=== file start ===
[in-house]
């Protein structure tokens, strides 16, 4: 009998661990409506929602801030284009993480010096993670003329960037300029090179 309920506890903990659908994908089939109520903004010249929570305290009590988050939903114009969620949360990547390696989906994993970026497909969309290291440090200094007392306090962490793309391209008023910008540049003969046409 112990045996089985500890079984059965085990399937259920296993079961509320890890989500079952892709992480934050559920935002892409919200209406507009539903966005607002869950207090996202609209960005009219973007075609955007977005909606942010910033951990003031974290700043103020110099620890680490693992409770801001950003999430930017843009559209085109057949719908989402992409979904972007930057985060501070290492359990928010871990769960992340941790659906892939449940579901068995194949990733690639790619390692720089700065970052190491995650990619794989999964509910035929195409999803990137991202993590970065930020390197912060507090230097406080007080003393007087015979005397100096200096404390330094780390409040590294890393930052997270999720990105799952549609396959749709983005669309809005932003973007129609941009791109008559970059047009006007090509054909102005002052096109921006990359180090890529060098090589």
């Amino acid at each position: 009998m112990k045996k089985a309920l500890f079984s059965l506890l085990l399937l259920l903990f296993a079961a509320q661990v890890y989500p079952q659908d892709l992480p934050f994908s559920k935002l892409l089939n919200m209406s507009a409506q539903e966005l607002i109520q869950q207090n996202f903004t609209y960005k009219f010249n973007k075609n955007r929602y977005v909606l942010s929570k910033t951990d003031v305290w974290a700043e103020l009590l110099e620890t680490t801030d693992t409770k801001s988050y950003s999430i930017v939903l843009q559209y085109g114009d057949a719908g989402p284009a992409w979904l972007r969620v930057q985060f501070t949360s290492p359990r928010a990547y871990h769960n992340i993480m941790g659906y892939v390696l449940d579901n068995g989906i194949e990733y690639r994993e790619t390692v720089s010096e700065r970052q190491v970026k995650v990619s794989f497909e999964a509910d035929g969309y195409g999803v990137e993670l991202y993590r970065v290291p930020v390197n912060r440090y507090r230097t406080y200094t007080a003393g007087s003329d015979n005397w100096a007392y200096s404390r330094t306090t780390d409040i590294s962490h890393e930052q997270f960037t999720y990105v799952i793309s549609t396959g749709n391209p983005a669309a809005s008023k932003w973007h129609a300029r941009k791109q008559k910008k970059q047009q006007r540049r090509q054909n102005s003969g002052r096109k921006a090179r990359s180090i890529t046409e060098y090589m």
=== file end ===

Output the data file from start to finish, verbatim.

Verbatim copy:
[in-house]
């Protein structure tokens, strides 16, 4: 009998661990409506929602801030284009993480010096993670003329960037300029090179 309920506890903990659908994908089939109520903004010249929570305290009590988050939903114009969620949360990547390696989906994993970026497909969309290291440090200094007392306090962490793309391209008023910008540049003969046409 112990045996089985500890079984059965085990399937259920296993079961509320890890989500079952892709992480934050559920935002892409919200209406507009539903966005607002869950207090996202609209960005009219973007075609955007977005909606942010910033951990003031974290700043103020110099620890680490693992409770801001950003999430930017843009559209085109057949719908989402992409979904972007930057985060501070290492359990928010871990769960992340941790659906892939449940579901068995194949990733690639790619390692720089700065970052190491995650990619794989999964509910035929195409999803990137991202993590970065930020390197912060507090230097406080007080003393007087015979005397100096200096404390330094780390409040590294890393930052997270999720990105799952549609396959749709983005669309809005932003973007129609941009791109008559970059047009006007090509054909102005002052096109921006990359180090890529060098090589």
């Amino acid at each position: 009998m112990k045996k089985a309920l500890f079984s059965l506890l085990l399937l259920l903990f296993a079961a509320q661990v890890y989500p079952q659908d892709l992480p934050f994908s559920k935002l892409l089939n919200m209406s507009a409506q539903e966005l607002i109520q869950q207090n996202f903004t609209y960005k009219f010249n973007k075609n955007r929602y977005v909606l942010s929570k910033t951990d003031v305290w974290a700043e103020l009590l110099e620890t680490t801030d693992t409770k801001s988050y950003s999430i930017v939903l843009q559209y085109g114009d057949a719908g989402p284009a992409w979904l972007r969620v930057q985060f501070t949360s290492p359990r928010a990547y871990h769960n992340i993480m941790g659906y892939v390696l449940d579901n068995g989906i194949e990733y690639r994993e790619t390692v720089s010096e700065r970052q190491v970026k995650v990619s794989f497909e999964a509910d035929g969309y195409g999803v990137e993670l991202y993590r970065v290291p930020v390197n912060r440090y507090r230097t406080y200094t007080a003393g007087s003329d015979n005397w100096a007392y200096s404390r330094t306090t780390d409040i590294s962490h890393e930052q997270f960037t999720y990105v799952i793309s549609t396959g749709n391209p983005a669309a809005s008023k932003w973007h129609a300029r941009k791109q008559k910008k970059q047009q006007r540049r090509q054909n102005s003969g002052r096109k921006a090179r990359s180090i890529t046409e060098y090589m």